Australian Wine Exports Booming

Over AU$1bn to China over past year – a first!

Australian wine exports continue to set records, with a new high for the average value of bottled wine exports of AU$5.74 per litre and exports to China (including Hong Kong and Macau) increasing by 51% for the year to March 2018 to reach AU$1.04 billion – a first for Australian wine exports to a single country.

The 12 months to March saw exports increase by 16% in value to reach AU$2.65 billion – the highest value in a decade – and volume also increased by 10% to a near-record level of 844 million litres or 94 million 9-litre case equivalents.

The high quality of Australian wine plus historically low Northern Hemisphere harvests are driving the demand for Australian wine exported in bulk containers, leading to growth in both volume, which grew by 10% to 462 million litres, and the total value of exported bulk wine, which grew by 19% to AU$486 million. Wine Australia CEO, Andreas Clark said, “Excellent vintage conditions in Australia would sustain the sector’s growth as the relatively cool, dry summer had produced high-quality grapes and winemakers are excited about the exceptional quality of the 2018 vintage wines”.


The Australian Government’s AU$50 million Export and Regional Wine Support Package (the AU$50m Package) is an exciting, one–off allocation of AU$50 million, which aims to grow the Australian wine sector by showcasing the nation’s wine tourism offering and driving demand for Australian wine exports.

With the support of the Australian Government’s AU$50 million Export and Regional Wine Support Package, Australia’s presence at Vinexpo Hong Kong, is bigger, bolder and better than ever before.


Sweeter wines and white wine are becoming more popular in China. The most popular varieties of Australian wine exported into China are Shiraz, Cabernet Sauvignon, Merlot, Chardonnay and Grenache.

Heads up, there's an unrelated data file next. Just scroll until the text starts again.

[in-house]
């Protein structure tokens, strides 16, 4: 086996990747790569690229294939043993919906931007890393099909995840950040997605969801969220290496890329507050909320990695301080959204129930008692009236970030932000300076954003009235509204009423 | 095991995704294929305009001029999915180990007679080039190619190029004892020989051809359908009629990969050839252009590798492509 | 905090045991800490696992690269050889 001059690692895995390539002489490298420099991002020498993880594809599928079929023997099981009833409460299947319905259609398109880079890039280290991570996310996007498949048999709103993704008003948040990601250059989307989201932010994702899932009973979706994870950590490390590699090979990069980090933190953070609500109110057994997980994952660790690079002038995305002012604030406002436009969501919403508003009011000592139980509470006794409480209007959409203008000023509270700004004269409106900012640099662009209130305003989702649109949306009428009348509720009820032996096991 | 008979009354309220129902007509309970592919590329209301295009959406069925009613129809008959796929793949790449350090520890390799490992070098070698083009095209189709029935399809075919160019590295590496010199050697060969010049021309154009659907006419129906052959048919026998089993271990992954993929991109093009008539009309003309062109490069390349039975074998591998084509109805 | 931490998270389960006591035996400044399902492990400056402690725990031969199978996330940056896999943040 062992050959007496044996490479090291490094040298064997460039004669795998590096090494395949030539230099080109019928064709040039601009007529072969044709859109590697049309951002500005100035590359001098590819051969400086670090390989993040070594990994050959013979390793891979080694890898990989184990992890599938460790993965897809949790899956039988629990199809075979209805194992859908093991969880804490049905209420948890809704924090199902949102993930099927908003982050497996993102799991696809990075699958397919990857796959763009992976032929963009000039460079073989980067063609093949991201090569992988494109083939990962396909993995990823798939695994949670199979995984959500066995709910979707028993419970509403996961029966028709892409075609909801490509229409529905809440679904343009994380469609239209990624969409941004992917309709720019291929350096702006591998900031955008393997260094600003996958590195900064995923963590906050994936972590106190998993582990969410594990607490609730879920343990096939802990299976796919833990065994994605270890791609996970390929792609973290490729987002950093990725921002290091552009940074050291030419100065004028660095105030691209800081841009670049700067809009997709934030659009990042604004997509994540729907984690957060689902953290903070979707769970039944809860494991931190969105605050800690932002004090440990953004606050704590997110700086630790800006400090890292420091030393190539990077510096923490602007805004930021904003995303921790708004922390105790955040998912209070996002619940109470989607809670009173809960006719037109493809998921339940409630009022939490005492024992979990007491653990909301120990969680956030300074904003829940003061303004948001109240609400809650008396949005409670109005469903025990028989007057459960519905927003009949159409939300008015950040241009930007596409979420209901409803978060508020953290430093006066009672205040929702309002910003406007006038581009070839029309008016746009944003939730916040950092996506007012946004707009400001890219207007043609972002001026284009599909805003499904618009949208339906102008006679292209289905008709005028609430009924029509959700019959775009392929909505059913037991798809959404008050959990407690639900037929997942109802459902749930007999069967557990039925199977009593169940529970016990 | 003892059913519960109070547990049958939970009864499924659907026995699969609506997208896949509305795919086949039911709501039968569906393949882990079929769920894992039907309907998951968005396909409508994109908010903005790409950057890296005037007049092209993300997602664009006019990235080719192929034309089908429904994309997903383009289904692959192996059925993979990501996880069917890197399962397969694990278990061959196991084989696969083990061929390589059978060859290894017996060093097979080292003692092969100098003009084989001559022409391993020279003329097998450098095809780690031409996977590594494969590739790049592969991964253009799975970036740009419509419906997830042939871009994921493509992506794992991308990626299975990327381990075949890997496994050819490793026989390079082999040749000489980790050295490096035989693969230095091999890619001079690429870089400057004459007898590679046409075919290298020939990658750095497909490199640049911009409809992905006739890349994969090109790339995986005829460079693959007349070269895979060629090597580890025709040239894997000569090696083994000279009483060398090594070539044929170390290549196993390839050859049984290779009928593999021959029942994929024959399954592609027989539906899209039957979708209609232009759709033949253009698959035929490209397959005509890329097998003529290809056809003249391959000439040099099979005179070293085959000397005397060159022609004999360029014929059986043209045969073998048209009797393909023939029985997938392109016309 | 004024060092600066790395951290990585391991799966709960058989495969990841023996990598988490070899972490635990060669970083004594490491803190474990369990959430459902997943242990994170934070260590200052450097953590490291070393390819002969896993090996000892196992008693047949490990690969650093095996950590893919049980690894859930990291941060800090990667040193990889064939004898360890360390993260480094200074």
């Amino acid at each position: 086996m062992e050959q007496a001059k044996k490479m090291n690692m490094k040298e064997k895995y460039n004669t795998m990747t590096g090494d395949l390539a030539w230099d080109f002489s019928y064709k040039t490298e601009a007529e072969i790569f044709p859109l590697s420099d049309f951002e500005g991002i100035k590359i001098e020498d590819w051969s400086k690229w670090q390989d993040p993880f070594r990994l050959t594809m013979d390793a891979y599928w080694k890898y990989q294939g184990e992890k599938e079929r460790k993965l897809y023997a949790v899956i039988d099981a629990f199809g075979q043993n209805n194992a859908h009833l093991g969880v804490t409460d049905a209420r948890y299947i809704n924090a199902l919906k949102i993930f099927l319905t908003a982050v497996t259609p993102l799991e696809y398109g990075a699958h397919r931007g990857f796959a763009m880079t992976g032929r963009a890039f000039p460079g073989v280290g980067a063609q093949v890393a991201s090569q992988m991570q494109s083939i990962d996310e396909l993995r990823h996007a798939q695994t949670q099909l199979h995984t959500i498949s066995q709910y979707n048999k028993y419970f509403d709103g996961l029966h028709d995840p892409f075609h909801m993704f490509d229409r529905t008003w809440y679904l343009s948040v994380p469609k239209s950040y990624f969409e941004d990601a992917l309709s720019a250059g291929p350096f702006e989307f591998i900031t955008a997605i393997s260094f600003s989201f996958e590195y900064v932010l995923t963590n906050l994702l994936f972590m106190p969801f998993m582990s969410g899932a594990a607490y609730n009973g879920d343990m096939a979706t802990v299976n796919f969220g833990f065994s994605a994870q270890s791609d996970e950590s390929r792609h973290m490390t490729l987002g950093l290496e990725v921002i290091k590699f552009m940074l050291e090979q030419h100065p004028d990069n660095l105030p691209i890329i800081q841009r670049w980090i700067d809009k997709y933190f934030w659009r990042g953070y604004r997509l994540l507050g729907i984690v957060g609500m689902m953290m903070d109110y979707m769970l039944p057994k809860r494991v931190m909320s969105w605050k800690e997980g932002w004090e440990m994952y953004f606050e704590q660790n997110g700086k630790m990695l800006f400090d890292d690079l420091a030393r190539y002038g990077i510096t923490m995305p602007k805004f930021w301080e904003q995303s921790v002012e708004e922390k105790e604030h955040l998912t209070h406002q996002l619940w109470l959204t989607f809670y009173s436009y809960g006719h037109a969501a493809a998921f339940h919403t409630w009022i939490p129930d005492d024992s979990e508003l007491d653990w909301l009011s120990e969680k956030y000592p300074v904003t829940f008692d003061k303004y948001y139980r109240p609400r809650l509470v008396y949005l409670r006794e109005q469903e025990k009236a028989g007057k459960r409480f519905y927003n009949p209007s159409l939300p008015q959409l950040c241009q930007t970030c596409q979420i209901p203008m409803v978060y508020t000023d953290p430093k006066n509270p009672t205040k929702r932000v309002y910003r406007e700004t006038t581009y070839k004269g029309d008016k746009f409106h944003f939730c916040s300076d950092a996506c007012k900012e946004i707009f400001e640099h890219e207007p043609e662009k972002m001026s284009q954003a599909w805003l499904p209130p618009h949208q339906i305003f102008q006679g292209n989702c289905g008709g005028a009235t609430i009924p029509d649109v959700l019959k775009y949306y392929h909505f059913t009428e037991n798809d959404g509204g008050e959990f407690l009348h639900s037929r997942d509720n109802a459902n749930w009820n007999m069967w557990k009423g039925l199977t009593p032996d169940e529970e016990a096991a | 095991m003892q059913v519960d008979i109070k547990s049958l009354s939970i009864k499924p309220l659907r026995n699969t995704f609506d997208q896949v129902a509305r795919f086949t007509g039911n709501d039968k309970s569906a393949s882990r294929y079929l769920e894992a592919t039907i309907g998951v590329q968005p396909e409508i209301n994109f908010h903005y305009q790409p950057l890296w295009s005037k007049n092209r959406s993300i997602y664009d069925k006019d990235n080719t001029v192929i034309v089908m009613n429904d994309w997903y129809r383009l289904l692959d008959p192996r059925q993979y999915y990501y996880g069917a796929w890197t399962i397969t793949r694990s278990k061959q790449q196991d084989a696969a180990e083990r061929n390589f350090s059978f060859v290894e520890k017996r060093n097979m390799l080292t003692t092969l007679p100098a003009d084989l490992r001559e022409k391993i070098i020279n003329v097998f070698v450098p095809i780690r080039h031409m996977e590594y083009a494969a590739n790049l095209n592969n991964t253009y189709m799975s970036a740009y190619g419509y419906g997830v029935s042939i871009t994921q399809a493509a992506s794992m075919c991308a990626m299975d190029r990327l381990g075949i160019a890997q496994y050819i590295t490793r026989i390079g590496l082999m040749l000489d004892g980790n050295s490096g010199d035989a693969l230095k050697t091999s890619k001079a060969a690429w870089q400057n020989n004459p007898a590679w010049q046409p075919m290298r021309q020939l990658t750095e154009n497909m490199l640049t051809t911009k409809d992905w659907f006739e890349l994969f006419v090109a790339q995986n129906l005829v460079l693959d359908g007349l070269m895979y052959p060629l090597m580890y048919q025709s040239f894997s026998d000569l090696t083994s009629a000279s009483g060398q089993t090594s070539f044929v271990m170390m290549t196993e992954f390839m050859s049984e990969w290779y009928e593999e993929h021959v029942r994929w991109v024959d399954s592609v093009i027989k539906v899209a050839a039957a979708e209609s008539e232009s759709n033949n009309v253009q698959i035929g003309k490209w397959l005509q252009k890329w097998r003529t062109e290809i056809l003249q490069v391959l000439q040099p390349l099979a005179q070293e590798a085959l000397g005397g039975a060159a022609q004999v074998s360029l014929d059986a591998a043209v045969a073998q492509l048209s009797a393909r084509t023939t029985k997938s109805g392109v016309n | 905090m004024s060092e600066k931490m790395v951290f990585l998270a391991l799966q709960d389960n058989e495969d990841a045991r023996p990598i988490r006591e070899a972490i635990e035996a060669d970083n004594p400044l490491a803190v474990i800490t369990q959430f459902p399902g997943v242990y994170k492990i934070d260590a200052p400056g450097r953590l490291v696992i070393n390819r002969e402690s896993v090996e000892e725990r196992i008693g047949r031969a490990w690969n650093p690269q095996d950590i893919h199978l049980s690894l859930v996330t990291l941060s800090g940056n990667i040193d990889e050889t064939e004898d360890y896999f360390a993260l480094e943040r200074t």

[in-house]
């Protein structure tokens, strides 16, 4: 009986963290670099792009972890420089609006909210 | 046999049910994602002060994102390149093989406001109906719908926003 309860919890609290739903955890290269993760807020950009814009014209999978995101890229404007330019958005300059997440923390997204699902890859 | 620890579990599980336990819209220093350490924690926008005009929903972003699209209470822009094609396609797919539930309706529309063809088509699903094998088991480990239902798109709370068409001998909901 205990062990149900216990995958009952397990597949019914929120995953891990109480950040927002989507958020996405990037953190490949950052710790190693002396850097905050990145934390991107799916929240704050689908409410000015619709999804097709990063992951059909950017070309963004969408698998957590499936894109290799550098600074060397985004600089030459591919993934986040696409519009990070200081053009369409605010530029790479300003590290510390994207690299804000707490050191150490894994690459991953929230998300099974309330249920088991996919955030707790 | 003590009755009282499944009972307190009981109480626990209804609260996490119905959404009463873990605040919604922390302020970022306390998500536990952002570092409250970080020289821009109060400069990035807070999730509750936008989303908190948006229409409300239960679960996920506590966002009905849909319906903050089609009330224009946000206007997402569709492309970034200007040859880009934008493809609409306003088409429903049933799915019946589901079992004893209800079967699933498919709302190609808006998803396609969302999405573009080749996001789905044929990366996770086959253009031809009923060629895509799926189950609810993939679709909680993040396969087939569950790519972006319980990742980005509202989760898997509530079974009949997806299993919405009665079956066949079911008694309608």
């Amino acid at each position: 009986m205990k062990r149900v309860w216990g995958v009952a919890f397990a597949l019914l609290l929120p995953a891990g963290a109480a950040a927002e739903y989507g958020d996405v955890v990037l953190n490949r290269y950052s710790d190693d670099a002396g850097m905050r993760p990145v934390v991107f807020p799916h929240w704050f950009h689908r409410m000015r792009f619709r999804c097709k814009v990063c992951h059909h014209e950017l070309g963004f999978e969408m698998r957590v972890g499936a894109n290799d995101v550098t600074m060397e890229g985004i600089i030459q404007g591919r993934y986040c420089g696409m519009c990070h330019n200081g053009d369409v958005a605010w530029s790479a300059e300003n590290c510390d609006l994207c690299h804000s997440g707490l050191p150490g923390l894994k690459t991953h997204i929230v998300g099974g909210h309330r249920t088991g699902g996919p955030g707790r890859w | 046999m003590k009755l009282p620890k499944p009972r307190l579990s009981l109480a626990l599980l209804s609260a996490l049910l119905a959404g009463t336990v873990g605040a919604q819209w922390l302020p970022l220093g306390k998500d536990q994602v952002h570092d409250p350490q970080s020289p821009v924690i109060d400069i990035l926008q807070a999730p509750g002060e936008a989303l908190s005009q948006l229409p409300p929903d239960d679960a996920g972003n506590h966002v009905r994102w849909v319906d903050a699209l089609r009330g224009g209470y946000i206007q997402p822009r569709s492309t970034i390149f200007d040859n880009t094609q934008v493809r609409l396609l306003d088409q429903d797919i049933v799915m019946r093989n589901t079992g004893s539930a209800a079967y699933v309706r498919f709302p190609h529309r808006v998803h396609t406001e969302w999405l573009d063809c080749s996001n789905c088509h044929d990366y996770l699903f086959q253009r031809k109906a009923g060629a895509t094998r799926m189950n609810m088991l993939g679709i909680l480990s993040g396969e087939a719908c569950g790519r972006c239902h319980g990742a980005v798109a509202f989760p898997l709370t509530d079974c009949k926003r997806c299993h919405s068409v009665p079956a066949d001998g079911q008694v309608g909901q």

“Red wine resonates strongly in the China market, and it is over 90% of our exports”, said Clark, adding, “The success we have had is because we have really worked hard in the market.”


When it comes to regions, Australian wine used to be comparatively straightforward, for the consumer at least. There were the classic regions that most had heard of – Coonawarra, the Barossa, Clare Valley, Margaret River etc. – and there were a few others that the more informed were aware of; Geelong, the Yarra Valley and Padthaway for example.

In the past few years, however, awareness of Australia’s collection of distinct wine regions has grown phenomenally. There are now 65 recognised Australian wine regions, areas that range from Tasmania and the Adelaide Hills to the Canberra District right out to Western Australian centres including Manjimup and the Swan River. This proliferation has been caused in-part by a greater understanding of regions and Australian terroir coupled with the re-emergence of regions that had fallen from view.


Because of Australia’s vast land, winemakers are able to showcase wide-ranging grape varieties and styles across many diverse regions.

It’s not just Australian wine regions that have proliferated of late; the collection of grape varieties has also expanded in tandem with the styles of wine that are being produced. Through a combination of winemakers’ desire to try new things, an increased awareness of the vineyards they are working with and rising environmental changes, new varieties are popping up across Australia, often with spectacular results.

A decade ago, were you to go in search of an Australian Nebbiolo, Nero d’Avola or Assyrtiko, your search may have been long and ultimately fruitless. Today all these wines are available in Australia and their quality is turning heads.

Level 1 / Entrance D